There seems to be a need to recast IT organizations in the shadow of cloud computing. This need comes from existing organizations that deploy cloud-based platforms, and quickly find out that the organization is not setup to take full advantage of emerging cloud-based platforms.
So, what’s changed? The way we consume platform, infrastructure, and application services, for a start. In a traditional IT organization, there is a larger focus on operations and traditional development approaches than when public cloud platforms are around to provide these services on demand.
Specifically, IT has a few new things to deal with, including:
New focus on a consumption-based model. We need to manage who consumes cloud services versus who needs to buy hardware and software. Actually, purchasing hardware and software is an easier process to monitor, given that we’re dealing with real hardware and software that is purchased with real money. This is in contrast to cloud services that are typically consumed without much monitoring or governance in place.
This leads to the need to add a position in the organization that is responsible for monitoring cloud consumption. This includes use authorization, setting limits on consumption, and even predicting consumption patterns into the future.
New focus on DevOps. There needs to be a DevOps manager to make sure things function well. DevOps means tighter links with operations on the developer side of the house, including support for the continuous delivery of code for cloud-based applications, as well as continuous integration.
The governance and operations management that has to occur forces the organization to change around these processes, obtaining additional skill sets and creating new position. As you can see in Figure 1 (source: Indeed.com), the numbers of job postings that ask for DevOps skills have grown significantly in the last several years.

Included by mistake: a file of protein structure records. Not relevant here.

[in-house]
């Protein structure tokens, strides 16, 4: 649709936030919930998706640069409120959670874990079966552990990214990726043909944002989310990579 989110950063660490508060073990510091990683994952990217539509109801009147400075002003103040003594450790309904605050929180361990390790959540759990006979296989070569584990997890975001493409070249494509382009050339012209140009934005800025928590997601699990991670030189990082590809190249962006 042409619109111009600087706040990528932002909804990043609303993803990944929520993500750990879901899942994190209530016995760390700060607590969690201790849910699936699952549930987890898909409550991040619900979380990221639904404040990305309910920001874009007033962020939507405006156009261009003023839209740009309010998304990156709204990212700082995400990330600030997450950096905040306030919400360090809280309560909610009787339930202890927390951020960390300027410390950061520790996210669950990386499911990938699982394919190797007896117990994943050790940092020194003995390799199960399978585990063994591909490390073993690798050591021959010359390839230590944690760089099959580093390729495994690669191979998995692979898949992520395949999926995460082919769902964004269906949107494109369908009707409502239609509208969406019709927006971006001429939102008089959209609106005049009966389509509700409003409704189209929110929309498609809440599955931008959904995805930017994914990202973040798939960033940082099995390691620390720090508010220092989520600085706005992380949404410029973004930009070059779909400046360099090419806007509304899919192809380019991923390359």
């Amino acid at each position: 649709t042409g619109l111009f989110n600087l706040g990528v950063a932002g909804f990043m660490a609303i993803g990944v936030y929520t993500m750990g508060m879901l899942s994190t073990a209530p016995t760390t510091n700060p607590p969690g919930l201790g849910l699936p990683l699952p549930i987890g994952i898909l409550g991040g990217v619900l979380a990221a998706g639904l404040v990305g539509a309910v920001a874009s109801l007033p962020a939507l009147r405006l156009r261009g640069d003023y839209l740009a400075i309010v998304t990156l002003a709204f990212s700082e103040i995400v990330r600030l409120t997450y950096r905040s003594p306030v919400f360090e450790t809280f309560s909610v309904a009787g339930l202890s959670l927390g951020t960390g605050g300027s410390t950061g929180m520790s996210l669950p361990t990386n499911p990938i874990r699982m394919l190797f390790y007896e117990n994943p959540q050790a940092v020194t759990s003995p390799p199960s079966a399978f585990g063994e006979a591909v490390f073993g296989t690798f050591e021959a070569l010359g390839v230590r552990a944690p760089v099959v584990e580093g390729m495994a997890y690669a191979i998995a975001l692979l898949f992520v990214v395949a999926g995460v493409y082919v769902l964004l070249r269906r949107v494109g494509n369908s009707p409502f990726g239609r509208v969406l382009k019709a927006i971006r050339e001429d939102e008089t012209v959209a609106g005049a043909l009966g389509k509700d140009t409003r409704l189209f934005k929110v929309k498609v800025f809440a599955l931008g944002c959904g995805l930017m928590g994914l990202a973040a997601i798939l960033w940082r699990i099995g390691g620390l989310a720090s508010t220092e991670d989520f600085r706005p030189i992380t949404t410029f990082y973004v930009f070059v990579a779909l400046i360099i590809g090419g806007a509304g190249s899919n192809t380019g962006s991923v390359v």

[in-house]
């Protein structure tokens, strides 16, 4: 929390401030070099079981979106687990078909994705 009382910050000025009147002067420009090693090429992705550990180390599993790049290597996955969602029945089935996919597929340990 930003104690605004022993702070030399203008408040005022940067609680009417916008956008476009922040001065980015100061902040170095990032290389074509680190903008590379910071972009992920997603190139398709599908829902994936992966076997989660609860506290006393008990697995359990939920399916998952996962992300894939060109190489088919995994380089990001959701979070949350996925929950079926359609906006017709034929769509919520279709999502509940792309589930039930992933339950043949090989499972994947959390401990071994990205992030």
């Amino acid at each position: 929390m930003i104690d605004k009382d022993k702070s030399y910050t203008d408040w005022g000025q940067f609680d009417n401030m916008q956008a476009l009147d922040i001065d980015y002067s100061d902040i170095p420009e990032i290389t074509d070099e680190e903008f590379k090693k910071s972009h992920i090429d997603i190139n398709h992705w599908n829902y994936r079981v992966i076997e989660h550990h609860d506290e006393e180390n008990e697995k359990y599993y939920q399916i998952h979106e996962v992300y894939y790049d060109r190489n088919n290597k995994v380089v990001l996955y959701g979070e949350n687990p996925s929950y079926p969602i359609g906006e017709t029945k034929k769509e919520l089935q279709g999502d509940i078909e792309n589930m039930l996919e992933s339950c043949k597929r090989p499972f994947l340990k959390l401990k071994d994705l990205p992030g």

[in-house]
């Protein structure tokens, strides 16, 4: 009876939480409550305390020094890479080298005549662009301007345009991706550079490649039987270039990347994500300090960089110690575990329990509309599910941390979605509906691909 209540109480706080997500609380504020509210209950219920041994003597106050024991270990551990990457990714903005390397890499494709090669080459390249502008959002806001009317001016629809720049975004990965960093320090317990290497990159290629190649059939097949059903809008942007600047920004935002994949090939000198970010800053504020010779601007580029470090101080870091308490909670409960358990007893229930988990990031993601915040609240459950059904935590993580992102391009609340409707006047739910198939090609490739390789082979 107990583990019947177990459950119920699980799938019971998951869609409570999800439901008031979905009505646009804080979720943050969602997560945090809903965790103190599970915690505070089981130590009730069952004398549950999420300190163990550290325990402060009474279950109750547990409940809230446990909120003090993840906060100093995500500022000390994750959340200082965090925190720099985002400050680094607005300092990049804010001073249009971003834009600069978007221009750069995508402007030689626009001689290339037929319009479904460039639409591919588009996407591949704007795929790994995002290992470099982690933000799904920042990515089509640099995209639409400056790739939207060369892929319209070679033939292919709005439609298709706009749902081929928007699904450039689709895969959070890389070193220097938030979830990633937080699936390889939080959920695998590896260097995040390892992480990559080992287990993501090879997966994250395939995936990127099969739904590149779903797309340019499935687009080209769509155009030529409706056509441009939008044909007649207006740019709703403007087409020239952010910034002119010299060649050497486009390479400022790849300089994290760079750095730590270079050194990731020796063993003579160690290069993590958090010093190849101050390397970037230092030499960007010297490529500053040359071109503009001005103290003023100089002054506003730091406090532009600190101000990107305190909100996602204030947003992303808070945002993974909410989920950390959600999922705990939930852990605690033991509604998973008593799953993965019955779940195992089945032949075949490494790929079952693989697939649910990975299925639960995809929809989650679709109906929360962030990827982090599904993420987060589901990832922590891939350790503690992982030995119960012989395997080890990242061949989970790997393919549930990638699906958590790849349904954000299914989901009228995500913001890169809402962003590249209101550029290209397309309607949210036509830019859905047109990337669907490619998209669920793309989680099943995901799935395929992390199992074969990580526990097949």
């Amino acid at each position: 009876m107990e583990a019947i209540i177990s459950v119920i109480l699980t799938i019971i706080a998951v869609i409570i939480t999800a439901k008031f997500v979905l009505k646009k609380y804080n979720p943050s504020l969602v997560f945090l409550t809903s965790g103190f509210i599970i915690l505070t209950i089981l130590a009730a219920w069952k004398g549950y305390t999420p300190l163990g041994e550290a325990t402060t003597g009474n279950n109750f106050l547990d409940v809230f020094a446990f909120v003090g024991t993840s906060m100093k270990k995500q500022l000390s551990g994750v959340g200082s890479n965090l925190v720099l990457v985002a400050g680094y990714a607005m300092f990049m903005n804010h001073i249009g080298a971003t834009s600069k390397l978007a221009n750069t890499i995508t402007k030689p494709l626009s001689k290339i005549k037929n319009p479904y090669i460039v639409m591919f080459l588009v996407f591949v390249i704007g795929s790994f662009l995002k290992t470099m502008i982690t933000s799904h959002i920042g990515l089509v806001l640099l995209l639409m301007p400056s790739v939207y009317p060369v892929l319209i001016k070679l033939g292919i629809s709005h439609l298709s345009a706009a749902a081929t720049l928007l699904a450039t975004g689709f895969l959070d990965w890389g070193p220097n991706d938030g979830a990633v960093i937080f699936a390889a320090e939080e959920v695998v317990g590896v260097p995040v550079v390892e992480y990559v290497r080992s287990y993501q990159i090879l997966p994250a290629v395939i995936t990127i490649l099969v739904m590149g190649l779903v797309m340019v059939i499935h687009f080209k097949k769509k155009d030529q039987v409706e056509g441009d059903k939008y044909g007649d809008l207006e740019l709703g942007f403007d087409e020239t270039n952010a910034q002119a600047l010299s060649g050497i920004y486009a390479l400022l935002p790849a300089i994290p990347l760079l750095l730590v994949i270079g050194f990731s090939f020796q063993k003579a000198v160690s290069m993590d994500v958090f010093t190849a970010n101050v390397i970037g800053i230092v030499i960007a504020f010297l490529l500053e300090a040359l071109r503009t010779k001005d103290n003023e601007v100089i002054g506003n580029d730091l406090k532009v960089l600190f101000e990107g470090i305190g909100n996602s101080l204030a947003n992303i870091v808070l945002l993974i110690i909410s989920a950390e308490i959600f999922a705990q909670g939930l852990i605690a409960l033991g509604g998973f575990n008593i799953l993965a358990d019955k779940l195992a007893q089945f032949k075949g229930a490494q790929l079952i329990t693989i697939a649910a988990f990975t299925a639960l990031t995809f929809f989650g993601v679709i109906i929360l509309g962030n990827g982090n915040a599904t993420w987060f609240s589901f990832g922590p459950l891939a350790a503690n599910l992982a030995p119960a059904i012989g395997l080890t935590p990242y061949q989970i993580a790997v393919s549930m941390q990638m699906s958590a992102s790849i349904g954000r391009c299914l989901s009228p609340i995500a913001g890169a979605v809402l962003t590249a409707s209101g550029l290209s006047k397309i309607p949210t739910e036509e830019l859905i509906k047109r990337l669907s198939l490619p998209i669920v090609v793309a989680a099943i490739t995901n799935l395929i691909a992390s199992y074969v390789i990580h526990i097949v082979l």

New focus on cloud operations. You don’t operate a cloud, or a set of clouds, the same way you operate a data center. Take infrastructure, for instance, such as storage compute services, the path to operations and the processes that need to be in place are very different from that of traditional data center-based infrastructure management.
Operating clouds means managing the provisioning and de-provisioning of cloud services, which is typically done from a CMP (cloud management platform) console. In the traditional world, this was done by screwing servers into racks. Which do you think is easier? As you can see by Figure 2, the numbers of job postings that use the term “cloud operations” grew significantly as well.
Changing approaches to business continuity. Many organizations are moving away from a traditional model to a cloud-based business continuity and disaster recovery model. Where hard backup centers were the role in the past, the use of cloud providers make those old approaches obsolete, and the new ones much more cost effective. However, it takes skills that are very different from the traditional approaches, and requires an expert knowledge of cloud providers. For instance, how do we manage archiving, file recovery, business system redundancy, etc.? Thus, we have a need for this role in the cloud-centric organization.
Changing approaches to security and governance. Cloud-based platforms are typically service- or API-oriented. Thus they are governed as the service layer, no longer at the user interface or at the database. Service-based governance skills and roles should be part of the organization.
Security is changing around identity-based security approaches, and security technology is becoming available that is a much better fit for organizations that leverage cloud. Thus, the traditional approaches to security, and the skills required to support them, are no longer indicated for the cloud-centric organization. Moreover, the organization should be vigilant about how these security solutions are carried out, and restrictive with new roles and responsibilities.
The need to support the new function of cloud performance management. This is the ability to monitor and manage cloud performance to meet the needs of the business, as well as align the systems to established SLAs. Monitoring approaches and technology needs to be in place that can deal with any performance issues that may arise. Figure 3 depicts the growth of job postings calling for cloud performance skills.
What surprised me about the rise of the cloud-centric organization is the speed with which the changes occurred, and, in the IT organizations I’ve been in contact with, how well the changes were accepted. From the press rumblings of just a few years ago, you would have thought that cloud would turn IT organizations upside down. IT organizations have changed, that’s for sure, but the changes have been largely for the good.